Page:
Financier Nat Rothschild is 'completely, 100 per cent wrong' about the controversial deal that could end the feud at Indonesian mining firm Bumi, according to the firm's Deputy Chairman.
Rothschild resigned from the board of Bumi on Monday, saying he had lost confidence in the management's ability to stand up for investors.
In his resignation letter he accused the company's Chairman of being "complicit" in oppressing minority shareholders.
Subscribe to MoneyWeek
Subscribe to MoneyWeek today and get your first six magazine issues absolutely FREE
He said a it would be a "disgrace to proceed with, or even entertain" a deal laid out by the powerful Bakrie that could end a fierce boardroom rift and ongoing concerns over corporate governance.
However, Sir Julian Horn-Smith, Bumi's deputy chairman and senior independent director, told the Daily Telegraph that Rothschild was wrong to think the board was trying to do a deal before an investigation into "potential financial irregularities" at Bumi's Indonesian subsidiary, Bumi Resources, was completed.
"Nat's quite wrong about that. No decision has been made. We are looking at it systematically and carefully," he told the newspaper.
"The independent non-executive directors here are absolutely trying to do the right thing."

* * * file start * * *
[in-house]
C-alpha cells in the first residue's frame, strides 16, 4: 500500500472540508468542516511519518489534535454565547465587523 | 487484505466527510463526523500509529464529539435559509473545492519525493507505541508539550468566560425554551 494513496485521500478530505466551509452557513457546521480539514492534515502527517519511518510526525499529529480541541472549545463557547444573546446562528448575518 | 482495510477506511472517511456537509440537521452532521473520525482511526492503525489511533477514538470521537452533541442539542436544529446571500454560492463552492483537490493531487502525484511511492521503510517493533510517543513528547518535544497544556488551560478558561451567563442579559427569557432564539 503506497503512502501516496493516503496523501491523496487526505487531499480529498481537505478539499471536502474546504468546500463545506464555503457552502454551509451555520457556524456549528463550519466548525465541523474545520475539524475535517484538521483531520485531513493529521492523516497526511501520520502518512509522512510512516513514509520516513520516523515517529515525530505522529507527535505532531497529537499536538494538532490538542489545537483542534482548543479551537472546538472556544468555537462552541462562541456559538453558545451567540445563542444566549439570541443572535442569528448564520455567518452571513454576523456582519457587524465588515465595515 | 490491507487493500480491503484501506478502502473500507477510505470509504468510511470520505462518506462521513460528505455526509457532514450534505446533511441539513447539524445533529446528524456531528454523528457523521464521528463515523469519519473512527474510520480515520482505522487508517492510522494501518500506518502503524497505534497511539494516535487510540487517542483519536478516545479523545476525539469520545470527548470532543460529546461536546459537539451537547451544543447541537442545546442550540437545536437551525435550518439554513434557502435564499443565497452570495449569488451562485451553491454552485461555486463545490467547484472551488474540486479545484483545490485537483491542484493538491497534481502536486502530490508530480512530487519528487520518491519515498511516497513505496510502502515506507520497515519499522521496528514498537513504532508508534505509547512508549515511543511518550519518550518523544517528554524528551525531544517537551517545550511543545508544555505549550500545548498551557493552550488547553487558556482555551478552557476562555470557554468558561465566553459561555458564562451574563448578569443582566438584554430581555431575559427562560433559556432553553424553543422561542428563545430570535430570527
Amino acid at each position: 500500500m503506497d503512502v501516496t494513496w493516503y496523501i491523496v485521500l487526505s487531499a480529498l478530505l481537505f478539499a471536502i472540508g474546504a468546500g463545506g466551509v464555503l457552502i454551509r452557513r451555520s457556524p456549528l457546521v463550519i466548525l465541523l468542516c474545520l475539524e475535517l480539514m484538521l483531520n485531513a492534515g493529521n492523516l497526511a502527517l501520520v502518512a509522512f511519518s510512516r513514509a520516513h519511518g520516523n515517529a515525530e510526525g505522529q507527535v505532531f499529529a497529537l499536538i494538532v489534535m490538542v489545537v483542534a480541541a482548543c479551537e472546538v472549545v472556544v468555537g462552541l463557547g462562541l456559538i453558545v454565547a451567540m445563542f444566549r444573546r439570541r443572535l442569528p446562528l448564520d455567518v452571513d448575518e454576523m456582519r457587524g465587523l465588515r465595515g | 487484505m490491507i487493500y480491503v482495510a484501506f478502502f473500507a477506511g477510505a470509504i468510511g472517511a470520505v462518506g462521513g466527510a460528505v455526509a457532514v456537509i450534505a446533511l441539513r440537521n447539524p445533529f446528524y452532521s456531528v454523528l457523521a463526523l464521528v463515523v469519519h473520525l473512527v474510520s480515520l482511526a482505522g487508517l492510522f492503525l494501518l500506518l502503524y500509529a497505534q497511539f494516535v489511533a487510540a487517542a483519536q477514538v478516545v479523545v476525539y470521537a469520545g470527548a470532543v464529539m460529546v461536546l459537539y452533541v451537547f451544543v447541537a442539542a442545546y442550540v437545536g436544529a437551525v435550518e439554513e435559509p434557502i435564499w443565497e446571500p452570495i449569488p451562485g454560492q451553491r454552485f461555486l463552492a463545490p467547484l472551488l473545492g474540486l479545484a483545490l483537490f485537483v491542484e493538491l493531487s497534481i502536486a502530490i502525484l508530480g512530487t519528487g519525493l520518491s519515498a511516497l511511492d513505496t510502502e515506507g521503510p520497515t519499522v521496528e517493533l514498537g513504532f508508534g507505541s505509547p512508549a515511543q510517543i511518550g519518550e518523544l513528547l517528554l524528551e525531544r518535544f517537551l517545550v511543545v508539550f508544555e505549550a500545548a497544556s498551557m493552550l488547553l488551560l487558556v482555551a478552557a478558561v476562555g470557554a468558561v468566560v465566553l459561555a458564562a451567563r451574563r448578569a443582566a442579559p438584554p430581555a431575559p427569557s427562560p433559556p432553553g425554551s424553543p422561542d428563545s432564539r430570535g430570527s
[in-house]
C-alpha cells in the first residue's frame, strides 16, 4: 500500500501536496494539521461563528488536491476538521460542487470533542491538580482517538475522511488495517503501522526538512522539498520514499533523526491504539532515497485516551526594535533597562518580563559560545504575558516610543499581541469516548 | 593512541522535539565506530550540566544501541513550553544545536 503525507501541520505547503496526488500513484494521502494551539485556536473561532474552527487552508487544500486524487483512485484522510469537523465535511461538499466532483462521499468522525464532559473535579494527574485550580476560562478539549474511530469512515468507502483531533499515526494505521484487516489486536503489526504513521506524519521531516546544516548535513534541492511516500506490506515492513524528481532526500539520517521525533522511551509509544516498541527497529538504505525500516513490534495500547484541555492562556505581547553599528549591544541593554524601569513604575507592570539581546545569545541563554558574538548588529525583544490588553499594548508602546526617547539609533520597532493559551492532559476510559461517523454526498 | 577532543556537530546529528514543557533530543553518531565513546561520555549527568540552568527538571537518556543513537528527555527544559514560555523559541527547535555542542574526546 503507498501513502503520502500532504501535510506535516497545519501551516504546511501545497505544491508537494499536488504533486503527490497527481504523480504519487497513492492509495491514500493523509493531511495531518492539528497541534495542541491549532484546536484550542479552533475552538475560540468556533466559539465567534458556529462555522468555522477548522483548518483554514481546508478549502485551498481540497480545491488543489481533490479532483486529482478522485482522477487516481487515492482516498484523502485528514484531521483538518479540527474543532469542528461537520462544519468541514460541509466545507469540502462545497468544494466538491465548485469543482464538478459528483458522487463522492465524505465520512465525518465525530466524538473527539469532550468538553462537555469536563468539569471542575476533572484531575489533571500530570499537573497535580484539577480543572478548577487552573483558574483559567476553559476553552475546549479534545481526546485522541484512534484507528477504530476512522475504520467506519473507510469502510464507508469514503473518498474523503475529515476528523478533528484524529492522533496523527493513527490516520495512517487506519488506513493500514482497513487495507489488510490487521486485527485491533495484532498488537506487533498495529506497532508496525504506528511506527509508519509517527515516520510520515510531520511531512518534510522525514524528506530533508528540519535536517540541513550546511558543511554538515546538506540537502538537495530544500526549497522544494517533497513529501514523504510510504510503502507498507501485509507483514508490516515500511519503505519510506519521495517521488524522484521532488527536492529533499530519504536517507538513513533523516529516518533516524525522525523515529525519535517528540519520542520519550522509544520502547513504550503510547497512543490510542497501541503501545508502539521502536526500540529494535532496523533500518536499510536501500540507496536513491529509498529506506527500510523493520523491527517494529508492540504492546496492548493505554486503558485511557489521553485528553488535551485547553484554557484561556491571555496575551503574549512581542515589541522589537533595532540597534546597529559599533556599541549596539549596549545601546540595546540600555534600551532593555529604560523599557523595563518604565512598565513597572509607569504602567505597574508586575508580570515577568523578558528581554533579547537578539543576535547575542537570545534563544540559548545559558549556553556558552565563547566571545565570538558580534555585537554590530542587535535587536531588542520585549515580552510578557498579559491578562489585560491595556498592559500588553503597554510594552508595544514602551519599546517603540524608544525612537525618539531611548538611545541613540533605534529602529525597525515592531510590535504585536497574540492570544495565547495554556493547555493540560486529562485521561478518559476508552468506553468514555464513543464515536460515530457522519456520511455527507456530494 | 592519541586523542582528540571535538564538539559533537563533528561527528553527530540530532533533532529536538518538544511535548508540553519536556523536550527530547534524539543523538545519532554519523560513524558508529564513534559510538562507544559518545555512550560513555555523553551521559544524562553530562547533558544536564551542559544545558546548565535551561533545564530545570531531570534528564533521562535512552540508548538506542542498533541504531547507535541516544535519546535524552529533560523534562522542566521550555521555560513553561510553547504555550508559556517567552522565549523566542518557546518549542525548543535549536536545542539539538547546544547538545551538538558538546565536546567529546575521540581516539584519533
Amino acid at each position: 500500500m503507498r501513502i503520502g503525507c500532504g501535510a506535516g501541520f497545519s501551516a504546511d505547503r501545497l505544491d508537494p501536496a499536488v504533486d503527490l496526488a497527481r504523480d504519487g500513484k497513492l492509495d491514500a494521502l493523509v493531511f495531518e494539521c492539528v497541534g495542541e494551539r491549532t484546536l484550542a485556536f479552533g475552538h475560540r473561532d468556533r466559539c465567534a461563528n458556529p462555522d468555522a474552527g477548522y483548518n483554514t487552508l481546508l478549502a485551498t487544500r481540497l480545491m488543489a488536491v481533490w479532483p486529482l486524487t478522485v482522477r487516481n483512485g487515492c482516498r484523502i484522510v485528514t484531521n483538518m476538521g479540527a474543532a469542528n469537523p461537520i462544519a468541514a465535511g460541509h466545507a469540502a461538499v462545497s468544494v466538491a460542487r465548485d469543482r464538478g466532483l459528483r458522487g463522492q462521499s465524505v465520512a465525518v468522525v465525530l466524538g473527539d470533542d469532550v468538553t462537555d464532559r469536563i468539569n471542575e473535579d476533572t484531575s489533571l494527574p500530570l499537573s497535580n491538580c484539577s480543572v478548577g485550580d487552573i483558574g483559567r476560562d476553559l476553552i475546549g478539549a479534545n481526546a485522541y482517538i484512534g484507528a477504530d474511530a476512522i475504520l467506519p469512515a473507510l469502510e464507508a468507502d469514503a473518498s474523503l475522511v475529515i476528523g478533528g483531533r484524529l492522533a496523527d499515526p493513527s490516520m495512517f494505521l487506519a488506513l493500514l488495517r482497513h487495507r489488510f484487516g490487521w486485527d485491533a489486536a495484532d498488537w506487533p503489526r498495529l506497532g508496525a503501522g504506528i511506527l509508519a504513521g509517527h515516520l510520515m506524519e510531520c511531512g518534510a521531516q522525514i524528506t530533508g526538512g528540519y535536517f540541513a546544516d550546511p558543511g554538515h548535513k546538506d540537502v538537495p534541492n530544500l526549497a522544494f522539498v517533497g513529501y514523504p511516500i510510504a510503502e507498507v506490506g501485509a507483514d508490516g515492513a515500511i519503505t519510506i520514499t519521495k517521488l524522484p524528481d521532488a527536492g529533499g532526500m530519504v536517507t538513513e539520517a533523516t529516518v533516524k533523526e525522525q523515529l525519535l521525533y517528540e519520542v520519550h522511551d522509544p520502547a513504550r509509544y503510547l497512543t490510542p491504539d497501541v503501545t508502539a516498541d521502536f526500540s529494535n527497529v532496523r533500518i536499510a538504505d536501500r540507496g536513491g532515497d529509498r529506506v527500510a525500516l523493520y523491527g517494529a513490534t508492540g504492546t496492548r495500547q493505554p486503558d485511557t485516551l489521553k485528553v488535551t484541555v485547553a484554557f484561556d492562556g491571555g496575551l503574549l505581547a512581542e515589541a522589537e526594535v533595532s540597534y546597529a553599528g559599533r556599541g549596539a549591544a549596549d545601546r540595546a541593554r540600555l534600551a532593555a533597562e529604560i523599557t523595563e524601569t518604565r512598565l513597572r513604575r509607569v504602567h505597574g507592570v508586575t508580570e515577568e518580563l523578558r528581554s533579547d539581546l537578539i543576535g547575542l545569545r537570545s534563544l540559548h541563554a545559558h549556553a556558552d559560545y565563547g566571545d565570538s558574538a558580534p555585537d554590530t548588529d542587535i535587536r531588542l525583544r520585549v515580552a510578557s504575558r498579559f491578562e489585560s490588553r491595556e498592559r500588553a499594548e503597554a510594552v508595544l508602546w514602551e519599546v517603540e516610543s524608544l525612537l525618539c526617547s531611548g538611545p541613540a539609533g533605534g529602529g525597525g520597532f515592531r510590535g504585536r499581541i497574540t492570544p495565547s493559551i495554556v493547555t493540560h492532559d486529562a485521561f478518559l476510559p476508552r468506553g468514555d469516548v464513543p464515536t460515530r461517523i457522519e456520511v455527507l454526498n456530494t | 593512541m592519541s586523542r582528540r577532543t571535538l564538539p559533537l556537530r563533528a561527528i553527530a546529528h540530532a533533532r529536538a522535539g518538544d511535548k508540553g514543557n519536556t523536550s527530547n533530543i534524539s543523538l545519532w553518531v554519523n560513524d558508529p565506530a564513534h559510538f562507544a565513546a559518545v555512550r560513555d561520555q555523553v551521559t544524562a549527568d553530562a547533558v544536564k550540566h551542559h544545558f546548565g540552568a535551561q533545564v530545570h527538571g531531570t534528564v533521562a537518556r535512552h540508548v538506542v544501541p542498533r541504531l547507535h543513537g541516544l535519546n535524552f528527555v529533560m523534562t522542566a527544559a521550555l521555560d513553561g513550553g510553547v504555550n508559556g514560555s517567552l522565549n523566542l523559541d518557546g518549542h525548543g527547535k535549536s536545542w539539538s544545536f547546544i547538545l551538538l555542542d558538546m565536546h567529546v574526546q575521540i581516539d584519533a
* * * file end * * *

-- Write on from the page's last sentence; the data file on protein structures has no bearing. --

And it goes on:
The Bakrie family has proposed swapping their stake in Bumi for a stake of equivalent value in Bumi Resources, thus ending the relationship between Bumi and themselves.
But rather than act as a peace deal, as some had expected, the offer led to Rothschild's resignation and further mud slinging.
The nature of his departure is subject to considerable speculation, with Rothschild's spokesman saying it was his decision alone.
However, there are also reports that Bumi Chairman, Samin Tan, had threatened to go if Rothschild didn't.
Accusations are now flying over the hacking of emails and telephones.
Stocks and shares ISAs beat cash ISAs despite rising interest rates
Exclusive analysis for MoneyWeek shows that the stock market beat cash ISAs last year - and when inflation is factored in, cash savers actually made a loss. We run through the figures.
By Ruth Emery Published
Waspi women: could they get £10,000 compensation under new bill?
Many women born in the 1950s got a raw deal due to the rising state pension age. The “Waspi” campaign group has been lobbying for compensation for years - we outline the journey so far, and whether they might finally receive some money.
By Ruth Emery Published